Former prime minister Ehud Olmert has come out in favor of the Palestinian Authority’s bid for nonmember state status at the UN, bucking Jerusalem’s steadfast opposition to the move.
In a letter to Israeli-American writer Bernard Avishai published in The Daily Beast early Thursday, Olmert says the Palestinians’ request runs in line with the two-state solution concept and will help move talks along.
“The Palestinian request from the United Nations is congruent with the basic concept of the two-state solution. Therefore, I see no reason to oppose it,” he wrote.
Ramallah has vowed to go ahead with the resolution on Thursday, despite heavy pressure from the US and Israel to drop the gambit.
The vote is expected to lean heavily in favor of the Palestinians, and may give them access to world bodies such as the International Monitary Fund and the International Criminal Court (ICC). A bid for full member status last year was scuttled by the Security Council.
Israel argues that Palestinian Authority President Mahmoud Abbas is trying to dictate the outcome of final-status peace talks by going to the UN, and fears the PA will try to leverage its access to the ICC to force Israel’s hand.
Olmert, however, echoed the Palestinian position that having the UN weigh in will help move talks forward.
“Once the United Nations will lay the foundation for this idea, we in Israel will have to engage in a serious process of negotiations, in order to agree on specific borders based on the 1967 lines, and resolve the other issues,” he wrote. “It is time to give a hand to, and encourage, the moderate forces amongst the Palestinians. [Abbas and Palestinian Prime Minister] Salam Fayyad need our help. It’s time to give it.”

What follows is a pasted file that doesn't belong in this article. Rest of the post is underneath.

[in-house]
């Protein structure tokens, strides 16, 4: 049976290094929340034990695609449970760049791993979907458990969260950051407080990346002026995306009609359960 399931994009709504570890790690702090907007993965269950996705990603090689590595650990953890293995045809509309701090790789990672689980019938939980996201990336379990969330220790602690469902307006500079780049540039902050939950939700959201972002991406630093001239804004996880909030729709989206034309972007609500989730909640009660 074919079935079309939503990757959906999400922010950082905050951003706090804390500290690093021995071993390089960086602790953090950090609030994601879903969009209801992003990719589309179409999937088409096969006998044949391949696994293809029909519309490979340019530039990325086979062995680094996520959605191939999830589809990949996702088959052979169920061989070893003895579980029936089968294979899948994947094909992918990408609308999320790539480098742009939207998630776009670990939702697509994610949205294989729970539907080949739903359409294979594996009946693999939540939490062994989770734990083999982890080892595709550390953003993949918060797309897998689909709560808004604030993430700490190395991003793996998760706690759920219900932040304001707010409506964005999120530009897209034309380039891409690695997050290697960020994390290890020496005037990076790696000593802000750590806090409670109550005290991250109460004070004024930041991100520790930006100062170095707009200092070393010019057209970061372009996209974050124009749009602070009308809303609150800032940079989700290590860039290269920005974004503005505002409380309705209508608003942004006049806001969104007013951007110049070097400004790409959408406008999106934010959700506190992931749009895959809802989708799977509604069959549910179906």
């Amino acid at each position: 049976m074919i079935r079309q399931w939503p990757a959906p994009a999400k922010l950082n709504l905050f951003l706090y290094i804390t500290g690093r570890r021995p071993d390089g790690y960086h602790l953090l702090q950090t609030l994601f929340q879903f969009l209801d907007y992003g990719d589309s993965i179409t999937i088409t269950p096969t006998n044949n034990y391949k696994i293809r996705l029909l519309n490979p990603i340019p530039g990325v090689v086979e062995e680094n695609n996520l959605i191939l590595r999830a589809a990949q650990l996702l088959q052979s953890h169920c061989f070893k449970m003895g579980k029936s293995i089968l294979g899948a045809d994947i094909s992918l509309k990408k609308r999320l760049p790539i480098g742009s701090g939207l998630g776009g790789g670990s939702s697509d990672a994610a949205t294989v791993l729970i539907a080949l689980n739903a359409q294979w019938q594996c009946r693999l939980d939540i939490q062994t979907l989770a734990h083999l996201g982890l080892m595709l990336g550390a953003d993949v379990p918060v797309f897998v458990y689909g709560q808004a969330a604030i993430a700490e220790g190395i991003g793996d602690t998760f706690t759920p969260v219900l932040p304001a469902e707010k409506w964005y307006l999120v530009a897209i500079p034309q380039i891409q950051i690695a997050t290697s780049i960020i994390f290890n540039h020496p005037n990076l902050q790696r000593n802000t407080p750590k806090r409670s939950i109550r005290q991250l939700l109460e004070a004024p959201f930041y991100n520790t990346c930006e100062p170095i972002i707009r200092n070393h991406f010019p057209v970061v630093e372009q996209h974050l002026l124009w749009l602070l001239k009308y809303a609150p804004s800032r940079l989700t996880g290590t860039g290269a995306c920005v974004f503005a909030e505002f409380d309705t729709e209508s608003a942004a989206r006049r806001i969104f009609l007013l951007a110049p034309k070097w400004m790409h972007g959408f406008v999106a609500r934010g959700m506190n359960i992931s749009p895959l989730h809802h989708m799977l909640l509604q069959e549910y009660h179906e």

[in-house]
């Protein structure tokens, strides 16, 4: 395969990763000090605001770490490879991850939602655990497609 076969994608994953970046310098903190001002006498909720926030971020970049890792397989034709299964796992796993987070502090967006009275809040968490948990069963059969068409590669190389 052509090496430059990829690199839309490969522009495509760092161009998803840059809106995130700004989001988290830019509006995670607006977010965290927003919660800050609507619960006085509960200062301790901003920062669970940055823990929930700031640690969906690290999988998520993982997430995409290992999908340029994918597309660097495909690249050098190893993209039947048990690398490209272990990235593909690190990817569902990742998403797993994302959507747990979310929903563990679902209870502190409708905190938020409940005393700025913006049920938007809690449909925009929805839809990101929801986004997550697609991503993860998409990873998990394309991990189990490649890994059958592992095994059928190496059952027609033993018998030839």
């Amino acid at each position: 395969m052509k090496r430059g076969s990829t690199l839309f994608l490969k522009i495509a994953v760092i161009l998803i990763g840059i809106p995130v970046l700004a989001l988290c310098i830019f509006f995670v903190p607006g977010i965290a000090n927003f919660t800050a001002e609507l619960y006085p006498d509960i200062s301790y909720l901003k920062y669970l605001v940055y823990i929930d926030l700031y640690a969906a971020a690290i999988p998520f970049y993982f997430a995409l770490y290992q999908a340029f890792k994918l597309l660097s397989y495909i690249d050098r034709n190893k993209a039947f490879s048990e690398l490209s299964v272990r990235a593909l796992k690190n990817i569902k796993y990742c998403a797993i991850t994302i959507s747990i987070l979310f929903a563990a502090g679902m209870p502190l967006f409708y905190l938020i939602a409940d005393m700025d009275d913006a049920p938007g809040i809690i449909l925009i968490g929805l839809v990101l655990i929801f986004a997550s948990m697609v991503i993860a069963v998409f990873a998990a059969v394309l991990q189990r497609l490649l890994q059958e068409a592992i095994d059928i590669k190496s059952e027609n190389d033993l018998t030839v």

According to Avishai, many other leaders and military officials are also in favor of the bid, if only to strengthen the moderate Abbas, who took a hit in popularity during Israel’s eight day mini-war with Hamas earlier this month.
Olmert, a former hard-line Likud member and mayor of Jerusalem, made a dramatic political shift as a Kadima founder and especially as prime minister from 2005 to 2009, when he offered to relinquish the entire West Bank with one-for-one land swaps to maintain major settlements, to divide Jerusalem into Israeli and Palestinian neighborhoods, and to relinquish sovereignty in the Old City in favor of an international trusteeship. He offered these terms to Abbas in 2008, and said Abbas failed to respond to them.
Olmert was forced to leave office soon after in the wake of corruption charges, most of which he was eventually cleared of, and high-level talks have not resumed under Prime Minister Benjamin Netanyahu.
Though Olmert is still embroiled in a real estate corruption case, and faces state appeals in the two major cases in which he was acquitted, he has been weighing returning to politics when Israelis go to the polls in January.